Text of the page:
Ingrid – May 20, 2019
I ordered a Danish flag online, which arrived in the mail this past weekend. I was so excited to hang it over our balcony railing on the 9th floor of our apartment in Lincoln Park for all to see. Lindsay and I sat outside drinking Carlsbergs, watching to see who would look up and notice it. It’s quite large!
Called the Dannebrog (meaning Danish cloth), Denmark’s flag is the oldest continuously used flag in the world. This year marks its 800th anniversary! Or would that be birthday? Either way, it’s been in existence since the Battle of Lyndanisse against the heathen Estonians in June of 1219. Legend has it that an enormous red and white flag fell out of the sky and destroyed the Danes’ foes.
While that is certainly the stuff of folklore, what is true is that Danes love their flag with the white-on-red cross. Its representation is everywhere, from Christmas trees to birthday cakes to cucumbers in the supermarket. In fact, no one can fly another flag in Denmark without special permission from the police!
When I visited Copenhagen four summers ago, more than anything, I was struck by the sight of the Dannebrog literally everywhere. It is especially present on holidays and royal birthdays, when busses are festooned with Danish flags and the city is a sea of red and white as far as the eye can see. And no Danish summer home or holiday cottage would be complete without a Danish flag proudly flying.
Birthdays are also popular occasions to display the Dannebrog – and not just royal ones. “Regular folks” bring out the flag decorations for family members’ birthdays, and little Danish flags are a very common cake adornment.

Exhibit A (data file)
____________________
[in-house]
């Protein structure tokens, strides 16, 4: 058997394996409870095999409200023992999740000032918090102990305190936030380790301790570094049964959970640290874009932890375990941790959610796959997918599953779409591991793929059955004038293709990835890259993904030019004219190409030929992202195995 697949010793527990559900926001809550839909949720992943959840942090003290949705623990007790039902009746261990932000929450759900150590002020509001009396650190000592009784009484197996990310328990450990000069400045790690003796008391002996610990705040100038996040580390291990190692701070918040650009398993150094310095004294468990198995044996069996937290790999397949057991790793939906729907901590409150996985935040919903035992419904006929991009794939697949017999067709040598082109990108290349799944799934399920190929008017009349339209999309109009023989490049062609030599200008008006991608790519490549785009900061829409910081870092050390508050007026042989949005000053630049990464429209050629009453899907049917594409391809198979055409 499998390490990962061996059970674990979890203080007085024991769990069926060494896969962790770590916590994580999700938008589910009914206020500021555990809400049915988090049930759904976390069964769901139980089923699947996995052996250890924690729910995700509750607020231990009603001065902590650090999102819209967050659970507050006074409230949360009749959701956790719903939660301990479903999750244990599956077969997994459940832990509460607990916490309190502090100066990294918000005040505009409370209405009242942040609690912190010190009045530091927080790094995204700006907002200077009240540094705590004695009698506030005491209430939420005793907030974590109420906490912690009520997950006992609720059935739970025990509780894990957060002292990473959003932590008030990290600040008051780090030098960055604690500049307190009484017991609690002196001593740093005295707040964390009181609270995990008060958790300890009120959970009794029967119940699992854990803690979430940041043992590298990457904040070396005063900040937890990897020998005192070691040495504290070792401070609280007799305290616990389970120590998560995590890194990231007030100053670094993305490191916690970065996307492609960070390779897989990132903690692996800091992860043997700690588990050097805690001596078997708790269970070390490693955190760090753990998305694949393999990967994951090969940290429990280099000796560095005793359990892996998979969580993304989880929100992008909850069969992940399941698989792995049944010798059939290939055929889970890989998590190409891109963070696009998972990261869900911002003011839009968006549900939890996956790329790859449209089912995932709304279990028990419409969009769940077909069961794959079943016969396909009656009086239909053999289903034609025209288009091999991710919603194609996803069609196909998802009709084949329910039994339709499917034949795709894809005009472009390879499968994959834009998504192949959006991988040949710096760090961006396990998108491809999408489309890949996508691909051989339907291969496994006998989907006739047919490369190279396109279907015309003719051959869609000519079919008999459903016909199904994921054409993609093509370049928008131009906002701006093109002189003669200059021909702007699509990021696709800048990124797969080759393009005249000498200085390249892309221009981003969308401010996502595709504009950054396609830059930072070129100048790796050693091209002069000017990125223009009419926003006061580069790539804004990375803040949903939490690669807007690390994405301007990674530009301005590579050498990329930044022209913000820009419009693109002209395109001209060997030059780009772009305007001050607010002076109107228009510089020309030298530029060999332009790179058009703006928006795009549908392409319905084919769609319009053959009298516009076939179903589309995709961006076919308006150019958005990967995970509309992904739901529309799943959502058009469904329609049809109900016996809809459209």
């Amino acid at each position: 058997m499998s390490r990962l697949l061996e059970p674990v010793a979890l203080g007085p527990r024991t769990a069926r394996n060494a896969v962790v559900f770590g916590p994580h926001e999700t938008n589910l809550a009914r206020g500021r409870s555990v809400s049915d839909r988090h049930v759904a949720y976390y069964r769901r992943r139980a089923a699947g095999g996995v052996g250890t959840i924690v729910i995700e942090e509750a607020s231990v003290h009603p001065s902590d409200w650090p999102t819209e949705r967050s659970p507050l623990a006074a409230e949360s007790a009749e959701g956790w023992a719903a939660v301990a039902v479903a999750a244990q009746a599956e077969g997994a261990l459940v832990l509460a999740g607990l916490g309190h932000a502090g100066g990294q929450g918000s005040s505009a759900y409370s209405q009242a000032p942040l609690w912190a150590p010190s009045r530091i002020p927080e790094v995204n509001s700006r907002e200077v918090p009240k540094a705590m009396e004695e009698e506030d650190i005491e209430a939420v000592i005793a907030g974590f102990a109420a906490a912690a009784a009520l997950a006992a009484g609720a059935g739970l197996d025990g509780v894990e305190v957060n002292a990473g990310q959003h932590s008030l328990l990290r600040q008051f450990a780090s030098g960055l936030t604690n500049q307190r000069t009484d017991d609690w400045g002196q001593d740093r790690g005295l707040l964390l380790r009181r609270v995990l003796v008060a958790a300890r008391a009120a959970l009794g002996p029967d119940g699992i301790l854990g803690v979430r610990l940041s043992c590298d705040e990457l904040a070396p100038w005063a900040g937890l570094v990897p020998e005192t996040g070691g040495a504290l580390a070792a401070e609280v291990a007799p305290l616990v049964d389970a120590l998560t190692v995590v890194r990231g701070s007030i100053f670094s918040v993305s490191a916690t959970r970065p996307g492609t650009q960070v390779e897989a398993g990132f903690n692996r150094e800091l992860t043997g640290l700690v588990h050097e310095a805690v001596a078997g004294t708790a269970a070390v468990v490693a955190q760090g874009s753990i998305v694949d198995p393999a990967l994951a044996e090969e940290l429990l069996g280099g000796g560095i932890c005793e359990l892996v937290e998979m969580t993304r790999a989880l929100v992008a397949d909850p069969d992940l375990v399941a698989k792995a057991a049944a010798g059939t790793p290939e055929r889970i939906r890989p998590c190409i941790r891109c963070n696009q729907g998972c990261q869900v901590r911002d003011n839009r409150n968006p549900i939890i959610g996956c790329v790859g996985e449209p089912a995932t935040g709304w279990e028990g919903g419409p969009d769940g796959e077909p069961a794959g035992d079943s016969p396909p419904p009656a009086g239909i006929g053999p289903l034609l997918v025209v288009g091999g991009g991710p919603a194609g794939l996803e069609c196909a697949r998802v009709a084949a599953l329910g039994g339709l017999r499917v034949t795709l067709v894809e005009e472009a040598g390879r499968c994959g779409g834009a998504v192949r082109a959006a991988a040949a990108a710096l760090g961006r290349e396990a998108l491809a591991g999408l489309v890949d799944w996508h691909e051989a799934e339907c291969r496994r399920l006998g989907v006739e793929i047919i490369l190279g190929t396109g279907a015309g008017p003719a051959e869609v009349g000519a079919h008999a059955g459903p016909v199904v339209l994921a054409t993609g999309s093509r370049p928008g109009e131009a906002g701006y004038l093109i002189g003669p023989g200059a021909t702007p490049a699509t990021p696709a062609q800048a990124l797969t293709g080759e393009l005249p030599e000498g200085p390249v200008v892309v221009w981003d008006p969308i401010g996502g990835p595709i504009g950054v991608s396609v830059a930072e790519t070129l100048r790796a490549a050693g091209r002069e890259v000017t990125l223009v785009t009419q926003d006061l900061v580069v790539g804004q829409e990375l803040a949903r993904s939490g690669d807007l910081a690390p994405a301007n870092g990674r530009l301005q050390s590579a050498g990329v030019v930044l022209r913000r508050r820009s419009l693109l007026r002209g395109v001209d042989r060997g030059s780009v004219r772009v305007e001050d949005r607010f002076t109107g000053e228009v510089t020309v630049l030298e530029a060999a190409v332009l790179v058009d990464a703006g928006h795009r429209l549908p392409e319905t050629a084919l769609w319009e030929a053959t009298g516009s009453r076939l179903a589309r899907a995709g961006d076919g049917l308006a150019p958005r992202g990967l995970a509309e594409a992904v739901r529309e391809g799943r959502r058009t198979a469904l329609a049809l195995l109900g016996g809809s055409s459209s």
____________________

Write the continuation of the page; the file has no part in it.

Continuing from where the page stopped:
Still more special are the miniature Danish flagpoles for the table that make every birthday celebrant feel like royalty. Even high-end Danish design collections like Georg Jensen include those little flagpoles.
Here in the U.S., the American flag has been the subject of some debate over the past few years, centering upon what the flag represents (or not) for whom. In Denmark, however, the flag is said to be more than a testimony of patriotism; it’s a statement of joy. I would have to agree.
Yesterday, when Chicagoans were wondering when the many rainstorms scattered across the area would hit, the times the clouds blew away revealed how gorgeous the red and white Danish flag looks against a brilliant blue sky. Lindsay and I went down to the street level to look up at our new purchase whipping in the generous breeze.
At The Danish Home, plans are underway for another fabulous Summerfest on June 22nd. This year’s theme is “A Little Country in the City,” a fun play on country-western music and style in Chicago as well as the 800th anniversary of “a little country’s” flag. In addition to all the traditional games, Lucky Buckets, food, beverages, music (this year from vintage western swing artists The Westerlees), and more, Summerfest will celebrate eight centuries of the world’s oldest flag!
Lindsay, Farfar and I are already planning what we’ll wear to Summerfest in honor of the Danish flag. I may even see if I can fashion an outfit out of the flag we bought for our balcony, unless that would be disrespectful to the flag in some way – I’ll have to research that! I know the U.S. Flag Code dictates that the American flag be allowed to fall freely, so perhaps a similar code applies to the Dannebrog. Maybe I’ll just stick to wearing red and white!
Whatever we wear, we’re all looking forward to another great summer festival at The Danish Home just over a month from now.
Please join us in celebrating a little country’s ancient flag and “A Little Country in the City”!